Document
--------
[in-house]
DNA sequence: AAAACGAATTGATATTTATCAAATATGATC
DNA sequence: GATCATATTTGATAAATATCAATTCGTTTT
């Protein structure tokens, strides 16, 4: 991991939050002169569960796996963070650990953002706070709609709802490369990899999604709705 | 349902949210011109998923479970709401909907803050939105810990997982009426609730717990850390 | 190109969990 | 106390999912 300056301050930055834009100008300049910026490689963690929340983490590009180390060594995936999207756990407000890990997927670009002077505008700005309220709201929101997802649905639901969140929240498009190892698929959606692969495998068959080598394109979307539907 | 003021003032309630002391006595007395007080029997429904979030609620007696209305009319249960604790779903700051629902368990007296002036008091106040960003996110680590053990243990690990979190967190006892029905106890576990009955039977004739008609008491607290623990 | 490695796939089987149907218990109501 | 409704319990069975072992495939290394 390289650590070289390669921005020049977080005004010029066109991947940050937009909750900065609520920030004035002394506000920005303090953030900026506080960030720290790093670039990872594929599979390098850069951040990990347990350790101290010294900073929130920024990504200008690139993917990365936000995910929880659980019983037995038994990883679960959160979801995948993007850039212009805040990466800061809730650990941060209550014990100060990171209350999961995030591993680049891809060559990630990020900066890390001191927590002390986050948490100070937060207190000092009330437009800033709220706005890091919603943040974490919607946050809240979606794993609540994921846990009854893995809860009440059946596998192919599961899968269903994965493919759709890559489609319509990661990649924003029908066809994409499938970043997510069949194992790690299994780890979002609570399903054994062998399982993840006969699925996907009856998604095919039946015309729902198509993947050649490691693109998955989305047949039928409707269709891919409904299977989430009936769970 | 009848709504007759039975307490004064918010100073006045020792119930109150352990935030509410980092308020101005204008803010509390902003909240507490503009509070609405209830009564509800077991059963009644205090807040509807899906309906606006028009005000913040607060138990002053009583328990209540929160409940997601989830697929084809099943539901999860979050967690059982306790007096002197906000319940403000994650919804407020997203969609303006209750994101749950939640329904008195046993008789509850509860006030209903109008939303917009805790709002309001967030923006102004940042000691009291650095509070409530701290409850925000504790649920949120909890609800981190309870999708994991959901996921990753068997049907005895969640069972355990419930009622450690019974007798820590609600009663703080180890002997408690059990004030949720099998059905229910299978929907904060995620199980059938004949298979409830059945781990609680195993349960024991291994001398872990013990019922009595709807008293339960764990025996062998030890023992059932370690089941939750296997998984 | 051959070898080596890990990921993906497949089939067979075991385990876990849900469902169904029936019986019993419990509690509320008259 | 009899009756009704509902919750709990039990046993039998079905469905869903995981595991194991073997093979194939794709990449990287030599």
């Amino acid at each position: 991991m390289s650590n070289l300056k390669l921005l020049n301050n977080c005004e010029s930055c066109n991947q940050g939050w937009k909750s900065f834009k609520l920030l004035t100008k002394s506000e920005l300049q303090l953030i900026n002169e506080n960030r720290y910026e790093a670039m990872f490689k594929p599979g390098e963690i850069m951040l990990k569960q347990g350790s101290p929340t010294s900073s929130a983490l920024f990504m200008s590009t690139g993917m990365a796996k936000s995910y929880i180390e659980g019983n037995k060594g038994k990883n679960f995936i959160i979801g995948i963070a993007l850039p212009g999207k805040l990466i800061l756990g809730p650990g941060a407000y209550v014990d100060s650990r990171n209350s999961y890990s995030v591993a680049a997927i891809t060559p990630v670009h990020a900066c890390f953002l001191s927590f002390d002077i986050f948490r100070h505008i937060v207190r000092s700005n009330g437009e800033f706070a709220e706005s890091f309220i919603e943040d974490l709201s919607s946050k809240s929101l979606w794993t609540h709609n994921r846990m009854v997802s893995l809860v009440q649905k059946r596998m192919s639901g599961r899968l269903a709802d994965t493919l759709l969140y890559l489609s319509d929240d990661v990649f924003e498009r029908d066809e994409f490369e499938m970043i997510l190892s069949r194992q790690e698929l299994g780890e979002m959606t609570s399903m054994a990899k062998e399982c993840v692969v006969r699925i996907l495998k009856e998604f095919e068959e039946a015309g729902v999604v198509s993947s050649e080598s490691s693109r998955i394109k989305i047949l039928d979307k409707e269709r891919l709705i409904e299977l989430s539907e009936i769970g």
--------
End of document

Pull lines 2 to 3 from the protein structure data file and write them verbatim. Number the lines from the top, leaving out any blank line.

DNA sequence: AAAACGAATTGATATTTATCAAATATGATC
DNA sequence: GATCATATTTGATAAATATCAATTCGTTTT